Stop the Don Sahong dam and save Mekong dolphins



Posted on 21 May 2014  | 
The critically endangered Irrawaddy dolphin, Orcaella brevirostris, photographed at Kratie Province in northeast Cambodia. The Mekong dolphin population is estimated at between 66 and 86 individuals inhabiting a 190km stretch of the Mekong River between Cambodia and Lao PDR.
© Richard Vincent / WWF Greater MekongEnlarge
WWF today launched an online petition calling on Mega First Corporation Berhad to suspend construction of the Don Sahong hydropower dam on the Mekong River that threatens the river’s critically endangered Irrawaddy dolphins with extinction.

WWF’s research estimates that about 85 dolphins survive in a 190-km stretch of the Mekong River between Kratie province in Cambodia and the border with Laos. Construction of the dam on the mainstem of the Mekong River is scheduled to start later this year. The proposed site for the dam is right next to dolphins’ core habitat. The Dam will cause the disappearance of dolphins from Laos, and increase their risk of extinction from the Mekong.

Sign the petition to stop Don Sahong Dam

“As the sole project developer and a newcomer to hydropower, Mega First should act responsibly as a corporation and as a global citizen, and respect internationally accepted dam development standards,” said Mr Chhith Sam Ath, Country Director of WWF-Cambodia. “If the Don Sahong dam is built, it will be the final nail in the coffin of Irrawaddy Dolphins. There is still hope for these dolphins, but it rests in the hands of the directors of Mega First Corporation.”

The dam builders plan to use explosives to excavate millions of tonnes of rock, creating strong sound waves that could potentially kill the dolphins, which have highly sensitive hearing structures. Increased boat traffic, changes in water quality and habitat destruction pose other major risks to their survival.

“The dam’s impacts on the dolphins probably cannot be mitigated, and certainly not through the limited and vague plans outlined in the project’s environmental impact assessment,” said Mr Gerry Ryan, author of a scientific review of potential impacts of the Don Sahong Hydropower Project titled ‘The Don Sahong Dam and the Mekong Dolphin’. “The Directors of Mega First have a choice – to side with the great river and its people, and find a sustainable path, or to continue with this flawed project and precipitate the extinction of the Mekong’s dolphins,” Mr Ryan added.

Earlier this year, WWF’s analysis revealed that the Environmental Impact Assessment (EIA) conducted by Mega First uses flawed and incomplete research, putting at risk the world's most productive inland fisheries, and the livelihoods of 60 million people living in the Lower Mekong Basin. Despite calls by the Cambodian Government, non-governmental organisations, civil society groups and local communities along the Mekong River for in-depth trans-boundary impact assessments; Mega First has decided to forge ahead with the project.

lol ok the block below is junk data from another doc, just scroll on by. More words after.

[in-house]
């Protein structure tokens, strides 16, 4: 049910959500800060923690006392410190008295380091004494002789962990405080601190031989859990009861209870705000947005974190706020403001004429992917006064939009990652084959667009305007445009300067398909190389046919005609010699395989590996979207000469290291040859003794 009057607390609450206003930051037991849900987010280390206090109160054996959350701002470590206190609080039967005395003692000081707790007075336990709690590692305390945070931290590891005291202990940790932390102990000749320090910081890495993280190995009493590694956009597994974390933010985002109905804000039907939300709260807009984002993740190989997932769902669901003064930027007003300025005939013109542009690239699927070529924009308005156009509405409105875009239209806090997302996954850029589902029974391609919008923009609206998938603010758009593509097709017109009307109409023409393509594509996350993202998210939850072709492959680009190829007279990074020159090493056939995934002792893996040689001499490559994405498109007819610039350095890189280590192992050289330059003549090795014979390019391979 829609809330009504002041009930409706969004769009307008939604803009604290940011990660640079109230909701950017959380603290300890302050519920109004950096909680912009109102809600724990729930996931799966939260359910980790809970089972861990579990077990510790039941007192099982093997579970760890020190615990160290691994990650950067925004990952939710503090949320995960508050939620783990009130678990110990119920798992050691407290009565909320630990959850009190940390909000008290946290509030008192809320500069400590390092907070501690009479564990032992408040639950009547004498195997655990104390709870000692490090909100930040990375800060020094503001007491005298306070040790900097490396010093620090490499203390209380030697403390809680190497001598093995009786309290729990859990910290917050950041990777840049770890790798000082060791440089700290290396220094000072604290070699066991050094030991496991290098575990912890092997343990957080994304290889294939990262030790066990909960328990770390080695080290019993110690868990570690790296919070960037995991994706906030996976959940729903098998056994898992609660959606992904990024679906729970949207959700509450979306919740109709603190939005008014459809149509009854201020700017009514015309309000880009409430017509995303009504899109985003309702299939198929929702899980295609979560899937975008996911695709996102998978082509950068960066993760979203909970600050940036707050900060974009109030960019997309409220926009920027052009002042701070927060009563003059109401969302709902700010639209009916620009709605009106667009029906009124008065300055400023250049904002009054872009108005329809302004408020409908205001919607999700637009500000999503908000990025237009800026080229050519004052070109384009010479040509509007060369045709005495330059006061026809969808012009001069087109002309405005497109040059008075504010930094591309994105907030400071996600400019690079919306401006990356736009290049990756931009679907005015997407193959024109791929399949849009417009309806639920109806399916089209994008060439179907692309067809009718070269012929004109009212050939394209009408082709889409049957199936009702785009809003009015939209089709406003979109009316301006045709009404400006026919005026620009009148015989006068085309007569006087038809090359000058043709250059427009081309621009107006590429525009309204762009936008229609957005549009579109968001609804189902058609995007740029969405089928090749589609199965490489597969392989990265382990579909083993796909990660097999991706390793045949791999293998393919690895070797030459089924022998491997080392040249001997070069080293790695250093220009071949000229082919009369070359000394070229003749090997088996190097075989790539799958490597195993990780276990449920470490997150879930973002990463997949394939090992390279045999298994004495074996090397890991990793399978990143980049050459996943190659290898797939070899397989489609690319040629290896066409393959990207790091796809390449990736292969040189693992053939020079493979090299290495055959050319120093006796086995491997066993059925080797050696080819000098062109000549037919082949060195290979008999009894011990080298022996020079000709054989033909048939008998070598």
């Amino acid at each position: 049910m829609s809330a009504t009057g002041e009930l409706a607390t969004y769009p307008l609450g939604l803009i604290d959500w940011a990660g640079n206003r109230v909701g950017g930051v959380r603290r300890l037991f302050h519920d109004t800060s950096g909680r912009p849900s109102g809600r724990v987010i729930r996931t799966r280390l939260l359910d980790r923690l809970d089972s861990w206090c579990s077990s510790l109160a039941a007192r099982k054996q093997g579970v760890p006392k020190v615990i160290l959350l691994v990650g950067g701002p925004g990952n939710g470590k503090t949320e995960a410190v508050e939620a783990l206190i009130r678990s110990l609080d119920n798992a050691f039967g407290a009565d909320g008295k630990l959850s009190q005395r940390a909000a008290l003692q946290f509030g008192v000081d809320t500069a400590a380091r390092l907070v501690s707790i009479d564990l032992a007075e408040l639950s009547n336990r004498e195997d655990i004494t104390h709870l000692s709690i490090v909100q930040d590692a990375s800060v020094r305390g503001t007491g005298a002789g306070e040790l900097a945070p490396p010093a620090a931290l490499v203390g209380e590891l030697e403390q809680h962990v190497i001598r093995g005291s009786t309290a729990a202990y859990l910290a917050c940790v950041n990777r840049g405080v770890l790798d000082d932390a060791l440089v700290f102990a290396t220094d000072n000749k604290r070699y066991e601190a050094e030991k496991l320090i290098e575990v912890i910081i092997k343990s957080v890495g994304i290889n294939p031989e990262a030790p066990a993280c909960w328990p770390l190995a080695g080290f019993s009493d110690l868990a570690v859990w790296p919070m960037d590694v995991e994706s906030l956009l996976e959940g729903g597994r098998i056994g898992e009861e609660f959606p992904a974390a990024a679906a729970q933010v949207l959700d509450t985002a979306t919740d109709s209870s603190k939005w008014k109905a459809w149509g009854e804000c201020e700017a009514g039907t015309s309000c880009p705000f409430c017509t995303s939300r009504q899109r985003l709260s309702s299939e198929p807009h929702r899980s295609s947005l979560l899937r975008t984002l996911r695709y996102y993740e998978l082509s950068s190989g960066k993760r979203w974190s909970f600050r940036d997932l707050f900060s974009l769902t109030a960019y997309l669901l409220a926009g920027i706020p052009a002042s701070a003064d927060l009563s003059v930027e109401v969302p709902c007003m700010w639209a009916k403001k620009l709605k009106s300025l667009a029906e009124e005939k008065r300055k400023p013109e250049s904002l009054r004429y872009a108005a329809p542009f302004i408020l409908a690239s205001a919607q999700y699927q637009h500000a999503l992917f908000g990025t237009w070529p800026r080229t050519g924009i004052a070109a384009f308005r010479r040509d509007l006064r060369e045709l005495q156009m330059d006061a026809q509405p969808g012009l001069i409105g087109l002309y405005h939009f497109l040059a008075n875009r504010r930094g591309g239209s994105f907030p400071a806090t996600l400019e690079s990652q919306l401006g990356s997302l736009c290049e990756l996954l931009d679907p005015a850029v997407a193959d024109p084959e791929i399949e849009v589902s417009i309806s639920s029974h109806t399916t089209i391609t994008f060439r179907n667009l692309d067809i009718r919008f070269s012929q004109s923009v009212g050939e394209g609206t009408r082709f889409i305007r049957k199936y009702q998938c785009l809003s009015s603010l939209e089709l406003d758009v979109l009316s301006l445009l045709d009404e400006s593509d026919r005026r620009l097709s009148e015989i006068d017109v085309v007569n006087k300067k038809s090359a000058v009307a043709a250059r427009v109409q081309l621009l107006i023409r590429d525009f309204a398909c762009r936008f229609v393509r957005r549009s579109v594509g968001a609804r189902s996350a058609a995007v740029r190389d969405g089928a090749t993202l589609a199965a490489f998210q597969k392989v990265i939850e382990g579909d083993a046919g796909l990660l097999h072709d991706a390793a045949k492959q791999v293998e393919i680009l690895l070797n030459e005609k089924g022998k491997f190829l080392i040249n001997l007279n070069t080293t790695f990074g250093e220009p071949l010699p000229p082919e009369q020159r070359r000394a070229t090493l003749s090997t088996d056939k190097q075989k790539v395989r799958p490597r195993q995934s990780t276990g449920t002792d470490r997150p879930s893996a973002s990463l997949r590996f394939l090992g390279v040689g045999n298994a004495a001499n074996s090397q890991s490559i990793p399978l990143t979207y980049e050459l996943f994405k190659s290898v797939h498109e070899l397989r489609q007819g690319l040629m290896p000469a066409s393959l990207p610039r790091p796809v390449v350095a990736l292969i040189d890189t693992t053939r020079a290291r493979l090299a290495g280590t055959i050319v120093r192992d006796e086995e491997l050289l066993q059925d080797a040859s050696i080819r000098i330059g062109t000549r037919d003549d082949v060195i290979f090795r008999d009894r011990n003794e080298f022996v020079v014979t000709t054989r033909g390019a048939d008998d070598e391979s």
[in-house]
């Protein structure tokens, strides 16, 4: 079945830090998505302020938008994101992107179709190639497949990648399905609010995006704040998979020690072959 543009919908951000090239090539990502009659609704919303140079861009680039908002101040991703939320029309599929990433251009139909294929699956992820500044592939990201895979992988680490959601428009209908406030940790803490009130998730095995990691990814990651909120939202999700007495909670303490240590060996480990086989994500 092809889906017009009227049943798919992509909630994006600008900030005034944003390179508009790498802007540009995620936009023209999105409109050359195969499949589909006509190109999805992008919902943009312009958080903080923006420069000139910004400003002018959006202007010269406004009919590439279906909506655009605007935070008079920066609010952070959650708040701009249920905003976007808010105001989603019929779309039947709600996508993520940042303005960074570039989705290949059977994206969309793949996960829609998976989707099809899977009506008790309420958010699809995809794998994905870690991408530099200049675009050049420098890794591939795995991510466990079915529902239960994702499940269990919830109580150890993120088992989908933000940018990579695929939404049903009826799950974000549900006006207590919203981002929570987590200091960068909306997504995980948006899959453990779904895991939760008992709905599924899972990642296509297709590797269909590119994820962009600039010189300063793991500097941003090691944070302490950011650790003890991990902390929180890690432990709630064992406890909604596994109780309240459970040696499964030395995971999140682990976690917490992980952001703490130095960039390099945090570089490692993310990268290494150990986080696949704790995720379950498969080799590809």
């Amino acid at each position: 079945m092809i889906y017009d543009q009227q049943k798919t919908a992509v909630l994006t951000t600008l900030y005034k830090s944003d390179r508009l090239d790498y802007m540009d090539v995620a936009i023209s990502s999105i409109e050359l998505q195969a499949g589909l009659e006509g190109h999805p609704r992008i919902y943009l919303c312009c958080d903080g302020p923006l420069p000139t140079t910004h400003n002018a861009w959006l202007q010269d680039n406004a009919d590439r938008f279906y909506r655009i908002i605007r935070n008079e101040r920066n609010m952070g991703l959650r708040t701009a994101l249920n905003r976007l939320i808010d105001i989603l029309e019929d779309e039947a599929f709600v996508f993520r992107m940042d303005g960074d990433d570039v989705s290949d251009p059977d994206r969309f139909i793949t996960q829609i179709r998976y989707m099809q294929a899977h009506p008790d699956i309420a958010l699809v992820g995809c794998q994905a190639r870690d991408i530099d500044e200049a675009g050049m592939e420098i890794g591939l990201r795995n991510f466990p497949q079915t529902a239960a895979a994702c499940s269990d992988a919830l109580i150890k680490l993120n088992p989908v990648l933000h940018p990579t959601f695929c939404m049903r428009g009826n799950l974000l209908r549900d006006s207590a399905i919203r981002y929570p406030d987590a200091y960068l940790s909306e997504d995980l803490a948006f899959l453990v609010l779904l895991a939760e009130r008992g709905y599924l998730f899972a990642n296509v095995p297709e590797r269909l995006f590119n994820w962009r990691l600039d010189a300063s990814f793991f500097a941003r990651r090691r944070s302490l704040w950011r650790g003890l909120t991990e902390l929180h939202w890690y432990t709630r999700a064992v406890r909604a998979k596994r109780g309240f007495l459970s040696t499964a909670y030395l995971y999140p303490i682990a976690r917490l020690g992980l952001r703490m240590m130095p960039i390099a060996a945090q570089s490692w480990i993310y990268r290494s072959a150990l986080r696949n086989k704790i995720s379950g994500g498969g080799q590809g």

“The Don Sahong dam is a dangerous experiment that if built could see permanent damage to the Mekong River's ecosystem. It will most certainly hasten the disappearance of the Mekong dolphins,” Mr Chhith Sam Ath said. “We urge the general public to sign the petition. Your signature will ensure your voice is heard to protect the rich biodiversity and future of the Mekong.”

Mekong dolphins have great cultural significance to local communities and bring tangible livelihood benefits. Dolphin-watching tours are a major contributor to growth, bringing in much needed income to local communities.

“It is the responsibility of Mega First to ensure thorough, objective and scientifically rigorous methods so that this project will avoid all impacts on dolphins and the Mekong River’s fisheries,” said Mr Marc Goichot, Manager of Sustainable Hydropower & River Basin Management with WWF-Greater Mekong.

Better alternatives to the Don Sahong dam exist. The Thakho Project, which would generate approximately the same amount of electricity as the Don Sahong dam at a lower cost and with far less impact, does not involve building a barrier across any of the channels of the Mekong mainstream. Unfortunately, the Thakho project cannot move ahead if the Don Sahong dam proceeds as they compete for the same water.

WWF calls for a suspension of the Don Sahong Dam pending completion of independent, comprehensive and scientific trans-boundary studies, including transparent consultation with governments, civil society and communities that would be affected by the proposed dam, and the investigation of more sustainable options.

  • Watch and learn what the Don Sahong Dam means for local communities who will be impacted by the Don Sahong dam if built:

 

 

 

The critically endangered Irrawaddy dolphin, Orcaella brevirostris, photographed at Kratie Province in northeast Cambodia. The Mekong dolphin population is estimated at between 66 and 86 individuals inhabiting a 190km stretch of the Mekong River between Cambodia and Lao PDR.
© Richard Vincent / WWF Greater Mekong Enlarge

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